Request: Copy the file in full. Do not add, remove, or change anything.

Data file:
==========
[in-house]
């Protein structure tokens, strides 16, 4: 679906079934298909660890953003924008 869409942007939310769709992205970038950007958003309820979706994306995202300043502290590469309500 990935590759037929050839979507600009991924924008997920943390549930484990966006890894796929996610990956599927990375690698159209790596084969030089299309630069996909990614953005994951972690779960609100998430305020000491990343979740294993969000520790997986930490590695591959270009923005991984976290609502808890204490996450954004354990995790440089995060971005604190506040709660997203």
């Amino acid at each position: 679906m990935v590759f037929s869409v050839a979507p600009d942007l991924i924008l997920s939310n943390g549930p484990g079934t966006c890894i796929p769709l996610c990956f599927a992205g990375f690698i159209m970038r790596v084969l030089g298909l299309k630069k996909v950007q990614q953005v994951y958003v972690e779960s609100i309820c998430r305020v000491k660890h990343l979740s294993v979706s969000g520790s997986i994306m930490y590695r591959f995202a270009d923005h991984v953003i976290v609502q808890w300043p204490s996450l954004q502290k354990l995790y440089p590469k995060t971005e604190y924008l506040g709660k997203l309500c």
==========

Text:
[in-house]
């Protein structure tokens, strides 16, 4: 679906079934298909660890953003924008 869409942007939310769709992205970038950007958003309820979706994306995202300043502290590469309500 990935590759037929050839979507600009991924924008997920943390549930484990966006890894796929996610990956599927990375690698159209790596084969030089299309630069996909990614953005994951972690779960609100998430305020000491990343979740294993969000520790997986930490590695591959270009923005991984976290609502808890204490996450954004354990995790440089995060971005604190506040709660997203």
């Amino acid at each position: 679906m990935v590759f037929s869409v050839a979507p600009d942007l991924i924008l997920s939310n943390g549930p484990g079934t966006c890894i796929p769709l996610c990956f599927a992205g990375f690698i159209m970038r790596v084969l030089g298909l299309k630069k996909v950007q990614q953005v994951y958003v972690e779960s609100i309820c998430r305020v000491k660890h990343l979740s294993v979706s969000g520790s997986i994306m930490y590695r591959f995202a270009d923005h991984v953003i976290v609502q808890w300043p204490s996450l954004q502290k354990l995790y440089p590469k995060t971005e604190y924008l506040g709660k997203l309500c």